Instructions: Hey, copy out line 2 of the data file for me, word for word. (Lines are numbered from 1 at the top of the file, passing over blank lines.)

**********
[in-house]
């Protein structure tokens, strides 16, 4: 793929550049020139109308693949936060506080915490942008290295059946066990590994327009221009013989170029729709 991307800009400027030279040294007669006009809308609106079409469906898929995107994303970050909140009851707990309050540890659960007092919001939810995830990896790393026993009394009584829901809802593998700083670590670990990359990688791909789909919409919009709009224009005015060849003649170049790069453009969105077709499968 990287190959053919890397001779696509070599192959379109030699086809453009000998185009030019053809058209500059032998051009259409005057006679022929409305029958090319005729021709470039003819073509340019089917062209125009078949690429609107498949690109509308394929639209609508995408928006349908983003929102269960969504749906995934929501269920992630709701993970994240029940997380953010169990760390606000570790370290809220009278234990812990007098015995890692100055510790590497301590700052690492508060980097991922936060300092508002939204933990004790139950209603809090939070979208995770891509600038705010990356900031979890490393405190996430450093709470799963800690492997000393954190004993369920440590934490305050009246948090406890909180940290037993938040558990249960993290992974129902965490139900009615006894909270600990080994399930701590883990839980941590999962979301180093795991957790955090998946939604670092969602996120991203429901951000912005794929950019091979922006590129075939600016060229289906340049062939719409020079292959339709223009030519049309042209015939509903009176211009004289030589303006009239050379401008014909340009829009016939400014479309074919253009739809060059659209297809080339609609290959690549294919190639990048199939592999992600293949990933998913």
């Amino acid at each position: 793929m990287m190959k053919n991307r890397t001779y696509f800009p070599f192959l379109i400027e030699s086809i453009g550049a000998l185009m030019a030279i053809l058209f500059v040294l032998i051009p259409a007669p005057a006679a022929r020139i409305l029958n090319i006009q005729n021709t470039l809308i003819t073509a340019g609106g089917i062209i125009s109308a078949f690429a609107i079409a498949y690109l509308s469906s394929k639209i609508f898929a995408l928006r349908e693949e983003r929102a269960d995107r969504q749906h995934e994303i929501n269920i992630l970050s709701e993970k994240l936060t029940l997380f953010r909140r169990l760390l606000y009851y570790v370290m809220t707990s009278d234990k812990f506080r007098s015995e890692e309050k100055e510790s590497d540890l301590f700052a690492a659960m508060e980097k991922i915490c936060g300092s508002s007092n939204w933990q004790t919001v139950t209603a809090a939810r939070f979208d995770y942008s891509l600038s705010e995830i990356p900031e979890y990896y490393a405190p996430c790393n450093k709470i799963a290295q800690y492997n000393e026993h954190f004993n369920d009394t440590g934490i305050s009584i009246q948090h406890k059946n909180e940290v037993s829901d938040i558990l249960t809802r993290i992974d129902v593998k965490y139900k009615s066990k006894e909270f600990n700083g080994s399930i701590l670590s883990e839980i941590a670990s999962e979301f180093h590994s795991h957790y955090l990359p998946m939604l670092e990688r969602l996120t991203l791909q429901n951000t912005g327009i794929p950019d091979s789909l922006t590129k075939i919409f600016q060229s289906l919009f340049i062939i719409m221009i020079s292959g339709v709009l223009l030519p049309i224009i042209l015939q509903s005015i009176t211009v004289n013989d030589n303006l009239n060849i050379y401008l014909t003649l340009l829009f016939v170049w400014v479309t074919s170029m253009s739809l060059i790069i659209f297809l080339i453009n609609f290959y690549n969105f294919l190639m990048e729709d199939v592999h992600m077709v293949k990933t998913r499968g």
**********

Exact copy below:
């Protein structure tokens, strides 16, 4: 793929550049020139109308693949936060506080915490942008290295059946066990590994327009221009013989170029729709 991307800009400027030279040294007669006009809308609106079409469906898929995107994303970050909140009851707990309050540890659960007092919001939810995830990896790393026993009394009584829901809802593998700083670590670990990359990688791909789909919409919009709009224009005015060849003649170049790069453009969105077709499968 990287190959053919890397001779696509070599192959379109030699086809453009000998185009030019053809058209500059032998051009259409005057006679022929409305029958090319005729021709470039003819073509340019089917062209125009078949690429609107498949690109509308394929639209609508995408928006349908983003929102269960969504749906995934929501269920992630709701993970994240029940997380953010169990760390606000570790370290809220009278234990812990007098015995890692100055510790590497301590700052690492508060980097991922936060300092508002939204933990004790139950209603809090939070979208995770891509600038705010990356900031979890490393405190996430450093709470799963800690492997000393954190004993369920440590934490305050009246948090406890909180940290037993938040558990249960993290992974129902965490139900009615006894909270600990080994399930701590883990839980941590999962979301180093795991957790955090998946939604670092969602996120991203429901951000912005794929950019091979922006590129075939600016060229289906340049062939719409020079292959339709223009030519049309042209015939509903009176211009004289030589303006009239050379401008014909340009829009016939400014479309074919253009739809060059659209297809080339609609290959690549294919190639990048199939592999992600293949990933998913």